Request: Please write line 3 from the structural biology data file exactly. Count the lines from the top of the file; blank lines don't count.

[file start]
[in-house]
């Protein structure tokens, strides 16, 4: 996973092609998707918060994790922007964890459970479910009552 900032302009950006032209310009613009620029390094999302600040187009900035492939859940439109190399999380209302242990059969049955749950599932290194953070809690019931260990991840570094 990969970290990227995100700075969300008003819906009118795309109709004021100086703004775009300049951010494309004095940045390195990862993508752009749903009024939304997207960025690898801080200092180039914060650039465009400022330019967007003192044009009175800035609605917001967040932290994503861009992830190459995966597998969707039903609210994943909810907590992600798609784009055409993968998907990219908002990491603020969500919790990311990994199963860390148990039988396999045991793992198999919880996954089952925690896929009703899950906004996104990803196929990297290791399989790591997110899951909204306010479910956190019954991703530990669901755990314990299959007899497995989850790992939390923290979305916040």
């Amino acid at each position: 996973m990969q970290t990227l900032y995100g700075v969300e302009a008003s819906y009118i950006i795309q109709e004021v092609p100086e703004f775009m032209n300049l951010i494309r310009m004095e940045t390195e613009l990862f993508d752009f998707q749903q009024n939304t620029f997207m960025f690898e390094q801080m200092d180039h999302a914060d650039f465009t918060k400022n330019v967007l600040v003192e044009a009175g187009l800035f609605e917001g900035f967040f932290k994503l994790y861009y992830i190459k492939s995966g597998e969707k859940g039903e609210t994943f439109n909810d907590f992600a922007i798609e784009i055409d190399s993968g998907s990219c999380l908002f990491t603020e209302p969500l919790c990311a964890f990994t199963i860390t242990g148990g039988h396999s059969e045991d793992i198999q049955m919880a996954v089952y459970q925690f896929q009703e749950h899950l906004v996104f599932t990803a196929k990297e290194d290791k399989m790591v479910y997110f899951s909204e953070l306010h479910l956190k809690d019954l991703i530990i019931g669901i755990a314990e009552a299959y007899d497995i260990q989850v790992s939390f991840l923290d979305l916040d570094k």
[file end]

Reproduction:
């Amino acid at each position: 996973m990969q970290t990227l900032y995100g700075v969300e302009a008003s819906y009118i950006i795309q109709e004021v092609p100086e703004f775009m032209n300049l951010i494309r310009m004095e940045t390195e613009l990862f993508d752009f998707q749903q009024n939304t620029f997207m960025f690898e390094q801080m200092d180039h999302a914060d650039f465009t918060k400022n330019v967007l600040v003192e044009a009175g187009l800035f609605e917001g900035f967040f932290k994503l994790y861009y992830i190459k492939s995966g597998e969707k859940g039903e609210t994943f439109n909810d907590f992600a922007i798609e784009i055409d190399s993968g998907s990219c999380l908002f990491t603020e209302p969500l919790c990311a964890f990994t199963i860390t242990g148990g039988h396999s059969e045991d793992i198999q049955m919880a996954v089952y459970q925690f896929q009703e749950h899950l906004v996104f599932t990803a196929k990297e290194d290791k399989m790591v479910y997110f899951s909204e953070l306010h479910l956190k809690d019954l991703i530990i019931g669901i755990a314990e009552a299959y007899d497995i260990q989850v790992s939390f991840l923290d979305l916040d570094k």